The other day I was talking with someone about the BLM disruption of the Toronto Pride parade. He was surprised that it happened because he figured Pride must already be incredibly inclusive and sensitive to racial issues - after all, since queer people are persecuted, they must really understand racial persecution and stand against it, right?
It is an easy mistake to make, but it is still a mistake.
There are no end of gay people who are really racist. Same goes for disabled people being homophobic, or people of colour being ableist. Of course all the other permutations apply too, these are just an illustrative cycle. (Not that I am saying that minority groups are more bigoted than the general population - just that I don't think there is much difference.)
Just because a group is oppressed or attacked does not make them more sympathetic to others who have similar issues. Just look at all the brutally racist, sexist, Islamophobic atheists on the internet. (I despise religion, but scapegoating Islam as 'the bad religion' is bullshit.) Atheists are mistrusted in the US about as much as Muslims are, but there is plenty of bad blood between them. Also we shouldn't forget that there are plenty of Muslims who hate atheists in the same way!
You might hope that oppression and suffering would make people sympathetic to others, but it doesn't work that way so much. Sure, it works if they are suffering for the same reason - I am sure you would find that gay people are very sympathetic towards victims of anti gay bigotry, for example, but even then there are exceptions.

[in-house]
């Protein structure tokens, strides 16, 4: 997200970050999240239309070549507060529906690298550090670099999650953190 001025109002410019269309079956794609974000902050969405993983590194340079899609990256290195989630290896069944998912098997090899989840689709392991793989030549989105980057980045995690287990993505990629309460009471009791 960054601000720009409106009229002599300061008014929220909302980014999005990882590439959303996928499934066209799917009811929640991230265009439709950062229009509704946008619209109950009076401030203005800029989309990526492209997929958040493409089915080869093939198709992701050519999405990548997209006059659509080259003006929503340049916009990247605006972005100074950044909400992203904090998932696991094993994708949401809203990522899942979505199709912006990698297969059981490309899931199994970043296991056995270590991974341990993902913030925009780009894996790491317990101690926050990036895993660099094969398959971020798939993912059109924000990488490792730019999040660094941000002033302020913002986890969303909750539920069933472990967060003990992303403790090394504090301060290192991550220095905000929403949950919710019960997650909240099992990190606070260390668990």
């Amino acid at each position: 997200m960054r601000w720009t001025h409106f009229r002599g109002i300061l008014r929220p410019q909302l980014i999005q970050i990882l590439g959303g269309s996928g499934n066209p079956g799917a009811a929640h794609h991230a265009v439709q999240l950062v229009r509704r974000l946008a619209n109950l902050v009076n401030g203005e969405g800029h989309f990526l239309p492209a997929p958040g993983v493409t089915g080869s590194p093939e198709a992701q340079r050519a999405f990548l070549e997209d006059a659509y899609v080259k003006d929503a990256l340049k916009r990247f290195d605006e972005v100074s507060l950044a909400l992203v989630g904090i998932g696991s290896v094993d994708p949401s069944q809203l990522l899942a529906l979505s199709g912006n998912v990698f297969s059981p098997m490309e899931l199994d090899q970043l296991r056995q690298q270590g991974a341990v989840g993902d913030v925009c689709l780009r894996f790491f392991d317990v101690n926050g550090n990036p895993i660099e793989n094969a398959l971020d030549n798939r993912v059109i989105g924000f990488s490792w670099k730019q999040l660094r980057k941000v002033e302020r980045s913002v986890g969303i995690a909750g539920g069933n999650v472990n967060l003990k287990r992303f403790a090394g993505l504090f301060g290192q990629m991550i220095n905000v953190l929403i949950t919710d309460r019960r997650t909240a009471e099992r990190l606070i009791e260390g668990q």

It would be great if everyone could develop empathy for others who have suffered, and that all it took was suffering oneself to bring out that empathy.
But that isn't how the world is. People's empathy for others is trainable, to some extent, and genetic, to some extent, but it doesn't just materialize the first time you have something terrible happen to you.
Which I think is an important facet of intersectional feminism that we ought not to forget. You don't understand the way somebody else suffers just because you have suffered yourself. Being a person of colour is a different thing from being gay in this way, and being a gay person of colour is another entirely different experience, not necessarily derivable from understanding the two things separately.
So we all need to keep our minds open and accept that though we understand how our lives are hard, that doesn't automatically mean we understand how other people's lives are hard. This is true for everyone, and the learning process to try to understand others takes time and effort.